Driving Under the Influence (DUI)

We handle all aspects of Driving under the Influence charges.  They can include the following:

  • DUI with Injury
  • DUI Refusals
  • Felony DUI
  • First Time DUI
  • Leaving the Scene
  • Multiple DUI
  • Out of State DUI
  • Underage DUI
  • Vehicular Manslaughter
  • Murder (Watson)

Standard Offense of Driving Under the Influence (DUI)

California’s DUI laws prohibit all motorists from driving while under the influence of drugs or alcohol or with a blood alcohol concentration (BAC) of .08% or more. A person is considered “under the influence” if substantially affected by drugs, alcohol, or a combination of the two.

Blood Alcohol Concentration Limits (BAC)

It is illegal for any person to operate a vehicle with a:

  • BAC of 0.08% or higher, if the person is 21 years old or older.
  • BAC of 0.01% or higher, if the person is under 21 years old.
  • BAC of 0.01% or higher at any age, if the person is on a DUI probation.
  • BAC of 0.04% or higher, in any vehicle requiring a CDL—with or without a CDL issued to the driver.
  • BAC of 0.04% or higher, when a passenger for hire is in the vehicle at the time of the offense.

The penalties for a DUI in California vary based on the circumstances of the case. However, the law provides ranges of allowable penalties that are, for the most part, dependent on how many prior convictions the defendant has. In California, a DUI conviction will stay on your record and count as a prior for ten years. 

California also has similar laws that prohibit riding bikes and scooters while intoxicated and boating under the influence (BUI). Provisions (California Harbors and Navigation Code) apply when you operate any vessel, aquaplane, jet skis, water skis, or similar devices. These convictions are placed on your driving record and will be used by the court to determine “prior convictions” for motor vehicle DUI sentencing. These convictions are also used when determining the length of a suspension or revocation action or the reinstatement requirements, because of a violation you committed while driving a motor vehicle.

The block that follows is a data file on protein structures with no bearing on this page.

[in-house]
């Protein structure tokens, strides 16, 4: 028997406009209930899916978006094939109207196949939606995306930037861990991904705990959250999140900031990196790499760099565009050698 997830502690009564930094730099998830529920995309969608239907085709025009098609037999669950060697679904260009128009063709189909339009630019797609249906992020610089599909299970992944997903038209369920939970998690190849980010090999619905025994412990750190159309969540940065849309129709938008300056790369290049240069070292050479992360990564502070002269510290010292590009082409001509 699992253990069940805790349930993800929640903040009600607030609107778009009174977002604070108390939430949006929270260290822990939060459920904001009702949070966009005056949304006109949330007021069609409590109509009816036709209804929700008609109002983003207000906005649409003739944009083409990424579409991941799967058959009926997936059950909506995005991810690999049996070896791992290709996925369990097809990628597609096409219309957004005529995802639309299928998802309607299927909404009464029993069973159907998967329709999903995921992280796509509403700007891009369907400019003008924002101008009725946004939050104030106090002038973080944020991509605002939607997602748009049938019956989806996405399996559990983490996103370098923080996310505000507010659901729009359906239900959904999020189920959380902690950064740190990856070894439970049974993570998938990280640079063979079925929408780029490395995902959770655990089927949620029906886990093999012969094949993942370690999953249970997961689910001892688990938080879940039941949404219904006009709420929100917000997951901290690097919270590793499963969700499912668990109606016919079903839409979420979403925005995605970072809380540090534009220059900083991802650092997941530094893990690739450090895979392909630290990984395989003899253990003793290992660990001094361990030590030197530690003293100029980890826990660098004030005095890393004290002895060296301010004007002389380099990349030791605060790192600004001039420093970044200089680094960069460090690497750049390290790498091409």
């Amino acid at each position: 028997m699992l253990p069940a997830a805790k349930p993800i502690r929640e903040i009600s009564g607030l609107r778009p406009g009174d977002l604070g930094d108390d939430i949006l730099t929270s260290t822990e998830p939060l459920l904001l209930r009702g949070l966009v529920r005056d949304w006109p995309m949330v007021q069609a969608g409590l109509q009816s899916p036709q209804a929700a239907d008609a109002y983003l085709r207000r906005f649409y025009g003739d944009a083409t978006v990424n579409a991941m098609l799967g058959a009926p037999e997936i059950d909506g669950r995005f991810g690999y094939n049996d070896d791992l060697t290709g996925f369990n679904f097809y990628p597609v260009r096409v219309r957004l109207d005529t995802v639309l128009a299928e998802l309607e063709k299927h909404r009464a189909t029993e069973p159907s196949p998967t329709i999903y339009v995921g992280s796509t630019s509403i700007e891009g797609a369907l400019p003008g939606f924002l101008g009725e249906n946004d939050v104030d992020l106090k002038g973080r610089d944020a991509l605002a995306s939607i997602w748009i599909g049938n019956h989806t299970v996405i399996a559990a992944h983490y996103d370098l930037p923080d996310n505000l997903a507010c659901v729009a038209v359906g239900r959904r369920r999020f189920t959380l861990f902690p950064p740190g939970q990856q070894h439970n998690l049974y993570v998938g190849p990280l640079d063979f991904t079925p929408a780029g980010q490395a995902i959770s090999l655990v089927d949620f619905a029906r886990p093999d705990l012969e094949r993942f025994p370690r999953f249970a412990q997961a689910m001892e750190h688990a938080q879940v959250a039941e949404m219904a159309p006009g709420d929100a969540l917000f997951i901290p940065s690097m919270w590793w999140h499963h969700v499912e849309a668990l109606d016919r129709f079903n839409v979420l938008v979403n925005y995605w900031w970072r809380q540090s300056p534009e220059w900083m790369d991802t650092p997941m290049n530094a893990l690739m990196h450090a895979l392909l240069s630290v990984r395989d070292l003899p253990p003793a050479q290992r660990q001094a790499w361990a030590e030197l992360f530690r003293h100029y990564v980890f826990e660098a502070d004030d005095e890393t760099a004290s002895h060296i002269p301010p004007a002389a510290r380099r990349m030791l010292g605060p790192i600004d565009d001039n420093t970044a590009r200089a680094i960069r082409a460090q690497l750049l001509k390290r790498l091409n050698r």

Implied Consent

California’s “implied consent” law requires all drivers who are lawfully arrested for driving under the influence to submit to BAC testing. Generally, the driver gets to choose between a blood or breath test. Drivers who refuse testing face license suspension.

Driving Under the Influence of Drugs

California Vehicle Code §23152 addresses the use of drugs and driving, and makes it illegal to drive when:

  • You’re under the influence of any drug 
  • You’re under the combined influence of drugs and alcohol

Under California law, being “under the influence” simply means that the substance impaired your ability to drive so that you no longer exercised the same caution you would if you were sober. There is no legal limit for the amount of drugs you can have in your system.  Any amount that shows up in a blood test can result in a DUI charge. 

Medical marijuana is not a defense. Additionally, it does not matter whether the drug was legally prescribed. If the drug impaired your ability to drive, you can be charged with driving under the influence of drugs regardless of whether the substance in question was a street drug such as heroin, methamphetamines, or marijuana, or a prescription drug.

DUI - Murder

Based on the court’s ruling in People v. Watson, you can be charged with second degree murder if you drive while under the influence of drugs or alcohol and someone dies as a result of your conduct. The Watson murder rule allows the prosecution to charge this offense as second-degree murder under California Penal Code section 187.  You face fifteen years to life for this charge.